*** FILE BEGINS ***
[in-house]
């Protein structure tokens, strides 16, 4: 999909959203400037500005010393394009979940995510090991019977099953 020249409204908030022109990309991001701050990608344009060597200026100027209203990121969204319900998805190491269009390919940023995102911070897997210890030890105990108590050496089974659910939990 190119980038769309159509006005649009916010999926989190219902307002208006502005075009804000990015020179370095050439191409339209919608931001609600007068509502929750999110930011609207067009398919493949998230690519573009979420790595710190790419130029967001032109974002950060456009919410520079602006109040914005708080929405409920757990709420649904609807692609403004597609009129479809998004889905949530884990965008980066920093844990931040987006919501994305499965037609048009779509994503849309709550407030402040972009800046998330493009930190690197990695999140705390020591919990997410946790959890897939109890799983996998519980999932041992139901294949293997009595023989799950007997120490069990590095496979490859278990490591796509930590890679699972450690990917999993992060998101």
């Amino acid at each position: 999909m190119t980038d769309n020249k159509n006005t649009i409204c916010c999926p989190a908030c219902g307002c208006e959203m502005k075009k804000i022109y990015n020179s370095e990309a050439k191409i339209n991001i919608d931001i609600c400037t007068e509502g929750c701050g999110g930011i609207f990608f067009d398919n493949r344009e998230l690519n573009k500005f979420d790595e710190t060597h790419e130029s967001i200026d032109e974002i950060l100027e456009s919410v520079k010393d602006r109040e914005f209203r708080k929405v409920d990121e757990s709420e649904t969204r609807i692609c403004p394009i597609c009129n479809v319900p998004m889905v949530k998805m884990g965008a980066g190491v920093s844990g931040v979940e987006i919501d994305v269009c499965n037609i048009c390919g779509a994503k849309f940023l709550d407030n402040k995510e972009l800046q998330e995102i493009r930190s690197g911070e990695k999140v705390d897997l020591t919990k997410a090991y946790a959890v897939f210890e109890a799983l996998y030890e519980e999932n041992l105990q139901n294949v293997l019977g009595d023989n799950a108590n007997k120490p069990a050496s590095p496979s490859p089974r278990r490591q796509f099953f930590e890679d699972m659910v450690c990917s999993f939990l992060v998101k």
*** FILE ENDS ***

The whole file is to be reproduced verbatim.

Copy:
[in-house]
């Protein structure tokens, strides 16, 4: 999909959203400037500005010393394009979940995510090991019977099953 020249409204908030022109990309991001701050990608344009060597200026100027209203990121969204319900998805190491269009390919940023995102911070897997210890030890105990108590050496089974659910939990 190119980038769309159509006005649009916010999926989190219902307002208006502005075009804000990015020179370095050439191409339209919608931001609600007068509502929750999110930011609207067009398919493949998230690519573009979420790595710190790419130029967001032109974002950060456009919410520079602006109040914005708080929405409920757990709420649904609807692609403004597609009129479809998004889905949530884990965008980066920093844990931040987006919501994305499965037609048009779509994503849309709550407030402040972009800046998330493009930190690197990695999140705390020591919990997410946790959890897939109890799983996998519980999932041992139901294949293997009595023989799950007997120490069990590095496979490859278990490591796509930590890679699972450690990917999993992060998101």
């Amino acid at each position: 999909m190119t980038d769309n020249k159509n006005t649009i409204c916010c999926p989190a908030c219902g307002c208006e959203m502005k075009k804000i022109y990015n020179s370095e990309a050439k191409i339209n991001i919608d931001i609600c400037t007068e509502g929750c701050g999110g930011i609207f990608f067009d398919n493949r344009e998230l690519n573009k500005f979420d790595e710190t060597h790419e130029s967001i200026d032109e974002i950060l100027e456009s919410v520079k010393d602006r109040e914005f209203r708080k929405v409920d990121e757990s709420e649904t969204r609807i692609c403004p394009i597609c009129n479809v319900p998004m889905v949530k998805m884990g965008a980066g190491v920093s844990g931040v979940e987006i919501d994305v269009c499965n037609i048009c390919g779509a994503k849309f940023l709550d407030n402040k995510e972009l800046q998330e995102i493009r930190s690197g911070e990695k999140v705390d897997l020591t919990k997410a090991y946790a959890v897939f210890e109890a799983l996998y030890e519980e999932n041992l105990q139901n294949v293997l019977g009595d023989n799950a108590n007997k120490p069990a050496s590095p496979s490859p089974r278990r490591q796509f099953f930590e890679d699972m659910v450690c990917s999993f939990l992060v998101k």